“I don’t think we’re going to find anything wrong,” Matuzak said.
Since more than 80,000 voters participated in the Nov. 8 election without recording a vote for president, Brewer told the canvassers the only way to ensure there wasn’t really a presidential vote by each of them is to hand count them.
“This is about the integrity of the vote, no matter where it is,” Brewer told reporters. “A vote in the Upper Peninsula is just as important as a vote in southeast Michigan.”
Brewer said Stein’s recount petition will include exhibits from computer science experts on how Michigan’s voting records could be compromised.
Blank votes spur request
In a series of tweets over the weekend, Trump called the Green Party’s recount effort a “scam” effort to make money by asking for “impossible recounts.”
Trump spokesman Jason Miller referred Monday to the recount as “nonsense,” noting that Clinton conceded to Trump and chastising reporters for “chasing the shiny object.”
“I really do think it’s ridiculous that so much oxygen has been given to the recount effort when there’s absolutely no chance of any election results changing. This election’s been decided,” Miller told reporters on a call.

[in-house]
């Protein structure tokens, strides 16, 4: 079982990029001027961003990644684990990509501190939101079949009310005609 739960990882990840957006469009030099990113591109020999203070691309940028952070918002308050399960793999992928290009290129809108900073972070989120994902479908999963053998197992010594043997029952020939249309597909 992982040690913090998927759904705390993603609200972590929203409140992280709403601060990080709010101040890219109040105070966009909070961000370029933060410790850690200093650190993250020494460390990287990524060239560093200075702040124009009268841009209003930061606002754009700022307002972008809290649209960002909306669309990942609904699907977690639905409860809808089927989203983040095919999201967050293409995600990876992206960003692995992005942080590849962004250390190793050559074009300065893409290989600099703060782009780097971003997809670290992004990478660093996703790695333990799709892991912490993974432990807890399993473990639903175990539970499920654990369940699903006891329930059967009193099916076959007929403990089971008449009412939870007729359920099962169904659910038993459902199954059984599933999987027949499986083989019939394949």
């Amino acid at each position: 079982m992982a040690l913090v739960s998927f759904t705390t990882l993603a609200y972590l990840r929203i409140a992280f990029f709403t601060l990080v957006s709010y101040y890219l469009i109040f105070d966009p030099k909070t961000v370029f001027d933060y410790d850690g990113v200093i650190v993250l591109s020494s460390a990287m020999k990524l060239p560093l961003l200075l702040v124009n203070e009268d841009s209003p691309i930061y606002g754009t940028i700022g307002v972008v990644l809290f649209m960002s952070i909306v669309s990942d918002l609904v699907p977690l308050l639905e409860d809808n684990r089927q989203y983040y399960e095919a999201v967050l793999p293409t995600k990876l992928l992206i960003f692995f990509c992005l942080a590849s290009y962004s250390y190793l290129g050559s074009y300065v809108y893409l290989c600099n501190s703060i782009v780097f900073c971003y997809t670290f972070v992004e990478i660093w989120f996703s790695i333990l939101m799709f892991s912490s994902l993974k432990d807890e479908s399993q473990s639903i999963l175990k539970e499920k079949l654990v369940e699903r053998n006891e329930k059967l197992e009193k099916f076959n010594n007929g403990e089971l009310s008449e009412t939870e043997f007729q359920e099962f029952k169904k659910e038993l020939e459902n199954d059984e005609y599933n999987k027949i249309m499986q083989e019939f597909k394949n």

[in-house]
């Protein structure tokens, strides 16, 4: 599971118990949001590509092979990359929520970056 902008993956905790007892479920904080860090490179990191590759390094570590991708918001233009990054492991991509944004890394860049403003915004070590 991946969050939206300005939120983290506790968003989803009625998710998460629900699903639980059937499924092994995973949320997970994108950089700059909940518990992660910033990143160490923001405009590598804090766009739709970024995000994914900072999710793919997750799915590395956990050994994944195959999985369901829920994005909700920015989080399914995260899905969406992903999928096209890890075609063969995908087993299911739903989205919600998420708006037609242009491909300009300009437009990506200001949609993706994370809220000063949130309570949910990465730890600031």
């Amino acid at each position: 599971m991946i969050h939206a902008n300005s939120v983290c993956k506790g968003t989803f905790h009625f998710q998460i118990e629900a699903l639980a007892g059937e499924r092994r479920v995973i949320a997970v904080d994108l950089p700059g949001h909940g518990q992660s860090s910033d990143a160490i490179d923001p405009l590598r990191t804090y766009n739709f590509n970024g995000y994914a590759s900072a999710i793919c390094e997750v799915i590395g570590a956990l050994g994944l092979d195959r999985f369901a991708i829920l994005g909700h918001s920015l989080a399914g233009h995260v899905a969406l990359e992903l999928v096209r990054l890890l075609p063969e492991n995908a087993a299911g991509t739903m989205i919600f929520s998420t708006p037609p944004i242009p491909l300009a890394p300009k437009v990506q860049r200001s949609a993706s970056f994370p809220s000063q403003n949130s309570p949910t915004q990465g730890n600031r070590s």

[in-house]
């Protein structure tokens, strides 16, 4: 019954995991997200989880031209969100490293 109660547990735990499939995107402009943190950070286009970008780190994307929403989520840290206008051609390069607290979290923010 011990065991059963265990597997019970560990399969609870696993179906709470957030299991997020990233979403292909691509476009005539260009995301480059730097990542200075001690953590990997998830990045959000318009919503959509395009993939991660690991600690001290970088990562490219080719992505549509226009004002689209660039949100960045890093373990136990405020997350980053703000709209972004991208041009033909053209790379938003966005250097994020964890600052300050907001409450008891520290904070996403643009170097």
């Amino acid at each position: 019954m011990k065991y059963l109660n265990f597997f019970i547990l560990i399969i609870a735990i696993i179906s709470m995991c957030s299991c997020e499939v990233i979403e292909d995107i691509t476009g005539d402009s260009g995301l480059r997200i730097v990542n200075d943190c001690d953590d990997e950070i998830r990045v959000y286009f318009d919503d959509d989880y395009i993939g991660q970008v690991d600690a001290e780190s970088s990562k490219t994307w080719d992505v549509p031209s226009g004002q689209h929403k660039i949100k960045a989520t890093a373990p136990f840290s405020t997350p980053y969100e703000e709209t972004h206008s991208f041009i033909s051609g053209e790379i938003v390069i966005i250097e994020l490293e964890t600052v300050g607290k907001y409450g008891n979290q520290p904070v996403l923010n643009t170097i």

Stein has suggested Michigan had a “sky-high number of blank votes,” which is why she plans to pursue a recount of the Nov. 8 results.
Approximately 84,290 ballots were cast in the election without votes in the presidential contest.
Rick Lass, director of recounts for Jill Stein’s campaign, said the recount would show whether any of those ballots contain faintly marked ballots that were missed by Michigan’s optical-scanning machines.
“Michigan does not have an audit of the machines, so a hand recount of all of the paper ballots is the only way to make sure the machines are counting properly,” Lass told The Detroit News.
Lass said the Stein campaign won’t accept a less onerous recount of the vote using the tabulating machines.
“That’s the whole reason we have paper ballots,” he said.
Wisconsin officials have already greenlighted a recount and the Stein campaign is trying to jump-start a recount in Pennsylvania, which has a complicated voter-initiated recount law.
As of Monday afternoon, Stein had raised $6.32 million toward a $7 million goal to fund the three-state recount efforts, according to her campaign website.
Staff Writer Melissa Nann Burke contributed
How 3 states compare
Green Party presidential candidate Jill Stein wants recounts in Michigan, Wisconsin and Pennsylvania. Here are the margins of victory by Republican President-elect Donald Trump over Democrat Hillary Clinton:
■Michigan: 10,704 votes
■Wisconsin: 22,177 votes
■Pennsylvania: 70,779 votes
Sources: Michigan and Pennsylvania secretary of state’s offices; Associated Press